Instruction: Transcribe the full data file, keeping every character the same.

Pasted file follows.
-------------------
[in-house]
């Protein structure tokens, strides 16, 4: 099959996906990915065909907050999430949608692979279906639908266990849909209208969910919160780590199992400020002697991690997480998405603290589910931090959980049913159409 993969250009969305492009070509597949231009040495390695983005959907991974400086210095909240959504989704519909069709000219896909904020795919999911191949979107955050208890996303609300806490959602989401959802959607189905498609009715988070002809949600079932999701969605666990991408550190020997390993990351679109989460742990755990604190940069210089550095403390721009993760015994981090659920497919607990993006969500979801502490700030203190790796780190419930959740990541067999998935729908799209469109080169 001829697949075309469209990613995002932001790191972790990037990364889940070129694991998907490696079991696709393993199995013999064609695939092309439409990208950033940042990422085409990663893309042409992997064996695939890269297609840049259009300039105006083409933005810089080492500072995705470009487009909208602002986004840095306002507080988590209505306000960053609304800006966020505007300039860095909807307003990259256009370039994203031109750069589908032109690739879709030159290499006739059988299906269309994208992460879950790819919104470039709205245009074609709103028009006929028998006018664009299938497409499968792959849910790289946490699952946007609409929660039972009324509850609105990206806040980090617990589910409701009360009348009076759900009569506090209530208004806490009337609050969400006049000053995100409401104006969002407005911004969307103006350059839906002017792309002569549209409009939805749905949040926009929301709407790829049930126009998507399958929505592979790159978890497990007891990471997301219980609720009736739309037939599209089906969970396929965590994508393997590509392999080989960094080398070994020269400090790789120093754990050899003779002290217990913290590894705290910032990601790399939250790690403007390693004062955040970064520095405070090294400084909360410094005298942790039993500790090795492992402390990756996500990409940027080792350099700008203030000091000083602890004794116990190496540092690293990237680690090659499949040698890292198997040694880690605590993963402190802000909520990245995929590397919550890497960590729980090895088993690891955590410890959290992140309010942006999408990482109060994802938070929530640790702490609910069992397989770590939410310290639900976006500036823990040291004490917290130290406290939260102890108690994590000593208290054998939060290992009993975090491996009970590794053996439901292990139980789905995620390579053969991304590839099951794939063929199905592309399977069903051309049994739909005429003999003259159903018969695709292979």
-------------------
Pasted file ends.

[in-house]
């Protein structure tokens, strides 16, 4: 099959996906990915065909907050999430949608692979279906639908266990849909209208969910919160780590199992400020002697991690997480998405603290589910931090959980049913159409 993969250009969305492009070509597949231009040495390695983005959907991974400086210095909240959504989704519909069709000219896909904020795919999911191949979107955050208890996303609300806490959602989401959802959607189905498609009715988070002809949600079932999701969605666990991408550190020997390993990351679109989460742990755990604190940069210089550095403390721009993760015994981090659920497919607990993006969500979801502490700030203190790796780190419930959740990541067999998935729908799209469109080169 001829697949075309469209990613995002932001790191972790990037990364889940070129694991998907490696079991696709393993199995013999064609695939092309439409990208950033940042990422085409990663893309042409992997064996695939890269297609840049259009300039105006083409933005810089080492500072995705470009487009909208602002986004840095306002507080988590209505306000960053609304800006966020505007300039860095909807307003990259256009370039994203031109750069589908032109690739879709030159290499006739059988299906269309994208992460879950790819919104470039709205245009074609709103028009006929028998006018664009299938497409499968792959849910790289946490699952946007609409929660039972009324509850609105990206806040980090617990589910409701009360009348009076759900009569506090209530208004806490009337609050969400006049000053995100409401104006969002407005911004969307103006350059839906002017792309002569549209409009939805749905949040926009929301709407790829049930126009998507399958929505592979790159978890497990007891990471997301219980609720009736739309037939599209089906969970396929965590994508393997590509392999080989960094080398070994020269400090790789120093754990050899003779002290217990913290590894705290910032990601790399939250790690403007390693004062955040970064520095405070090294400084909360410094005298942790039993500790090795492992402390990756996500990409940027080792350099700008203030000091000083602890004794116990190496540092690293990237680690090659499949040698890292198997040694880690605590993963402190802000909520990245995929590397919550890497960590729980090895088993690891955590410890959290992140309010942006999408990482109060994802938070929530640790702490609910069992397989770590939410310290639900976006500036823990040291004490917290130290406290939260102890108690994590000593208290054998939060290992009993975090491996009970590794053996439901292990139980789905995620390579053969991304590839099951794939063929199905592309399977069903051309049994739909005429003999003259159903018969695709292979």